The Effects Of Noise Pollution On Our Health

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Few of us who read the news on a regular basis remain unaware of the effects that air pollution can have on our health. In general, the media has done a good job in reporting this information. Our governments have also lead efforts for a number of years to get smoke stacks cleaned and to enforce vehicle testing to ensure that the higher levels of harmful gases and particles that result from burning fuel inefficiently are recognized and corrected.

In contrast, a form of pollution for which we have heard far less is noise pollution. In the past, less publicity and government action on this topic was to be expected given the smaller number of people that it affected and the less-than-complete knowledge that we have had up until recently. However, now that research is starting to understand the significance that noise pollution can have on our health, it is important that we push our governments to enact appropriate regulation to minimize the health effects.

What Are The Most Common Causes Of Noise Pollution?

By far the most frequent source of noise pollution that many of us will face is noise from traffic. With roughly 90% of those in Britain and Australia and roughly 80% of those in Canada and the US living in cities, the majority of the population is constantly experiencing some level of background noise from automobiles. While some areas of the suburbs are often very quiet and staying inside in a well insulated house can reduce exposure, many people living in the busier areas of cities have few options in reducing the personal exposure to noise pollution. As well, many of the low frequency sounds from traffic can travel though most building materials to reach our bodies.

What Are The Health Effects Of Noise Pollution On Our Health?

According to research published in the Environmental Health Journal by researchers at Lund University Hospital, high levels of noise can have a number of effects on the bodies of even people who are relatively young or middle aged. Some of these effects include hypertension or high blood pressure as well as changes in heart rate and levels of stress hormones in the blood. Based on this research, noise at levels above 60 decibels can cause these effects. When you consider that 60 decibels is the level of normal conversation or of a dishwasher running, it is not what most of call loud noise that is having these effects.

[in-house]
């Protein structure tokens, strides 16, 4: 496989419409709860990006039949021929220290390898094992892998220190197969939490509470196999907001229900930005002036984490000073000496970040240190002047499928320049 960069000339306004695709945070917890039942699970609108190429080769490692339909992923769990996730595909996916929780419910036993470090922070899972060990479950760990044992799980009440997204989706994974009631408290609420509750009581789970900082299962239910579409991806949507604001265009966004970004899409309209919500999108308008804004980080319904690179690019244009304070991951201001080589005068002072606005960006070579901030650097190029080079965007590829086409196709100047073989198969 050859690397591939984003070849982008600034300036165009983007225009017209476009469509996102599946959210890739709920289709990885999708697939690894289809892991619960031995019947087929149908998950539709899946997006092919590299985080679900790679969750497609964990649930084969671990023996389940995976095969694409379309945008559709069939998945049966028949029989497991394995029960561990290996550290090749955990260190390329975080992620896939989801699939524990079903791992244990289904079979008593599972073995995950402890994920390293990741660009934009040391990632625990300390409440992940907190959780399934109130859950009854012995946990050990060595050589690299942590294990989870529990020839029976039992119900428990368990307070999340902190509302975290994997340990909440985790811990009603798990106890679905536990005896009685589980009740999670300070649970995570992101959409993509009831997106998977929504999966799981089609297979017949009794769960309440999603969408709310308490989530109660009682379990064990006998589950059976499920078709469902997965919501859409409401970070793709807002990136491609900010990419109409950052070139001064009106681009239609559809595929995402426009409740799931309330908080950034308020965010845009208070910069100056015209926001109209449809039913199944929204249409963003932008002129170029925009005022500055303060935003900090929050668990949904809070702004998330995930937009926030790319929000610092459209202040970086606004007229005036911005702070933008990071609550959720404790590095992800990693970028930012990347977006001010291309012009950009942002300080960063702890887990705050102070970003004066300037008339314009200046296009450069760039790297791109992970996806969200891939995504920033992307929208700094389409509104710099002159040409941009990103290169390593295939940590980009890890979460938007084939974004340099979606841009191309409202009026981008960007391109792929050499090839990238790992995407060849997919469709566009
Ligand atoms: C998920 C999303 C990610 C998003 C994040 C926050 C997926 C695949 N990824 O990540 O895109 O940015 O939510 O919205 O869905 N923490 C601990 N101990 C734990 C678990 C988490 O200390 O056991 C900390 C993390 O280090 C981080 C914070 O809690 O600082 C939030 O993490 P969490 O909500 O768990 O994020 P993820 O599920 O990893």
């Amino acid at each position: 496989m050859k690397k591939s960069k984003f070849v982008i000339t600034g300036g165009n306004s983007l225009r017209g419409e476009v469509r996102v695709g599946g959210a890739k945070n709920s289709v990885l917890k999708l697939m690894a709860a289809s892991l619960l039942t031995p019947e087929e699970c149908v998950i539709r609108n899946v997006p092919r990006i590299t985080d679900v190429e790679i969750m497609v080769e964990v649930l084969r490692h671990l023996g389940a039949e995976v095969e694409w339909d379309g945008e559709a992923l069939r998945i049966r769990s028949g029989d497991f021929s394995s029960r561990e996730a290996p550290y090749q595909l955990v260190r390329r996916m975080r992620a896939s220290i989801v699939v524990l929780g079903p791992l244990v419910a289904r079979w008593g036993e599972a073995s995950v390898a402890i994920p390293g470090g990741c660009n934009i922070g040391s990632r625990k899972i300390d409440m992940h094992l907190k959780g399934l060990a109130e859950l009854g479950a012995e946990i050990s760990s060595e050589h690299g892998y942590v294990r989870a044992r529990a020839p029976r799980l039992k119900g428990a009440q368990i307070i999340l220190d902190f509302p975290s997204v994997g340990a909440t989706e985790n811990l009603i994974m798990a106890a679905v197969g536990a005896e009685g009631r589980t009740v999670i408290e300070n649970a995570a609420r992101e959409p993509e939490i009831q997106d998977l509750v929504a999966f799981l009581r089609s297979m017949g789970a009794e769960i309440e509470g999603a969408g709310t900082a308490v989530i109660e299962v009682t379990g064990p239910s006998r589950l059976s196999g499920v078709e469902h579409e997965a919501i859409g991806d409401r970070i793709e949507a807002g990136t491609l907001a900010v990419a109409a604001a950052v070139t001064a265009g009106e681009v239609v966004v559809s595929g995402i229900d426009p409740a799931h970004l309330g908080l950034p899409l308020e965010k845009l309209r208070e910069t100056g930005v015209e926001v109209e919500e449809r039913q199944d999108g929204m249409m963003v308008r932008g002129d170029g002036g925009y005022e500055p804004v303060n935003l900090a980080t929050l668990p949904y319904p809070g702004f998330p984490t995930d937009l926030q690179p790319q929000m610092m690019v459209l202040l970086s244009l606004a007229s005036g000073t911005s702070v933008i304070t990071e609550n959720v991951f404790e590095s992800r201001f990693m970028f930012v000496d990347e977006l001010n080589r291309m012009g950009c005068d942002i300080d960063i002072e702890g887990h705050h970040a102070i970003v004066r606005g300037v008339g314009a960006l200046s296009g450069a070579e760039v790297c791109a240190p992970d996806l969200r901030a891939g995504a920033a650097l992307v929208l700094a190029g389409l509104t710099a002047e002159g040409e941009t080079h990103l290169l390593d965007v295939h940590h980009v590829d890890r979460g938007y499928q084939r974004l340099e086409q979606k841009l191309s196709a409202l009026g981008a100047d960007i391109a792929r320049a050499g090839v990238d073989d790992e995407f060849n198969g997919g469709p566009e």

Noise Pollution Increases High Blood Pressure Risk

Specifically from the research, the scientists found that noise levels above 60 decibels increased the risk of high blood pressure by 25% while levels above 64 decibels increased the risk by 90%. Both of these noise levels are within the range of normal conversation and a running dishwasher mentioned previously. The researchers do not yet know, but theorize that the noise causes increased stress levels and interruptions in sleep that lead to the high blood pressure.

This finding is important because high blood pressure can result in heart attack, stroke, eye damage, kidney failure, and congestive heart failure.

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Category: General Health, Health Risks, Medical Research

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